You know that argument South Dakota Republicans like to make that South Dakota's purportedly low cost of living makes up for South Dakota's low wages?
That argument is working for workers, says the Aberdeen Development Corporation, discussing the problem of recruiting workers in northeastern South Dakota (NESD):
Compounding this challenge is the difficulty we face retaining future stakeholders in our community who are graduating from our colleges and regional technical schools. A large portion of these individuals have the desire to stay in NESD, but are not finding competitive salaries for knowledge-based jobs available in NESD. Therefore, they leave for higher paying jobs in larger cities in other states, regardless of the cost-of-living increase they may encounter. Even those who may be unskilled leave NESD for higher paying manufacturing jobs in other states due to higher wages, but also because of the opportunities available to them including free/less costly education or additional technical training to advance their careers. Once they have left and settled into careers in other states, it becomes quite difficult to recruit them back to South Dakota [Aberdeen Development Corporation, Community Incentives Matching Program application, November 2014].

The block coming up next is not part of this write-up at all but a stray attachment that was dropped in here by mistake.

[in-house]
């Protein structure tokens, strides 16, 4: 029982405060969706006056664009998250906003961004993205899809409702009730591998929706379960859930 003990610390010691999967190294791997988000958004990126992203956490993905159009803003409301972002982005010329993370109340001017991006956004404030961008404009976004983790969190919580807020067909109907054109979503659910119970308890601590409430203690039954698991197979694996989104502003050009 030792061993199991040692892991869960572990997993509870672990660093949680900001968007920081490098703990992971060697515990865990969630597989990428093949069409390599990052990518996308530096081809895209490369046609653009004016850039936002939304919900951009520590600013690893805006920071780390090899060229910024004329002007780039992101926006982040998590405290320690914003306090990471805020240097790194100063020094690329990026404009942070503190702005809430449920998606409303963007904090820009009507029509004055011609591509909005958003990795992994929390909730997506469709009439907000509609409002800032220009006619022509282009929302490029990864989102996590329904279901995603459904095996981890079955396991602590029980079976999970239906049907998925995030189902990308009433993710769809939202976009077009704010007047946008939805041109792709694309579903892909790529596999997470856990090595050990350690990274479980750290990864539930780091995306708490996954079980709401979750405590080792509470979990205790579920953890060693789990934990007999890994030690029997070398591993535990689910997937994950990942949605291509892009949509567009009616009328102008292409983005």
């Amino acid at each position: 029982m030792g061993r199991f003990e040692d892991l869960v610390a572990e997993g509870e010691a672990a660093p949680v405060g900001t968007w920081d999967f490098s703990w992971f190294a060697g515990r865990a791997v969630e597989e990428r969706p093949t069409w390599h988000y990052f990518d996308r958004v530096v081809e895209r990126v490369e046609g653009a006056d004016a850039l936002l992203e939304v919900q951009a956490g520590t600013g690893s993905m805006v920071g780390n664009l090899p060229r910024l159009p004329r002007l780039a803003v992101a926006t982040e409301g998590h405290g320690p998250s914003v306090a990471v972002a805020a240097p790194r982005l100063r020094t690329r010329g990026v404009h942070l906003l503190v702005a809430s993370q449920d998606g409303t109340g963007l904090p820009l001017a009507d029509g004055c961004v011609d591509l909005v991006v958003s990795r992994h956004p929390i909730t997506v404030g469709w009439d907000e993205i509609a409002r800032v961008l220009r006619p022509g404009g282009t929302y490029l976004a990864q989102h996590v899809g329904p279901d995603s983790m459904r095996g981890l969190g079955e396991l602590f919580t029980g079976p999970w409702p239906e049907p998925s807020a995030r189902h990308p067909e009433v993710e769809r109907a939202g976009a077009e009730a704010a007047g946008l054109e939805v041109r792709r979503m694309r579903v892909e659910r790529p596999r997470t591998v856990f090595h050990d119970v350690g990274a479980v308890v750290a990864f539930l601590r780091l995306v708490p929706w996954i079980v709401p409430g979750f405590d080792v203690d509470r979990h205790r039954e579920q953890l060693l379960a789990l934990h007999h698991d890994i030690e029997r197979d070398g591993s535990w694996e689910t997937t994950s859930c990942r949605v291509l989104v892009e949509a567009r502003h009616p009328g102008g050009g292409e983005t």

The state is granting the Aberdeen Development Corporation $60,000 to work on research, marketing, recruitment, newcomer integration, vo-tech classes, and graduate retention. Not included in the grant proposal: an initiative to promote higher wages.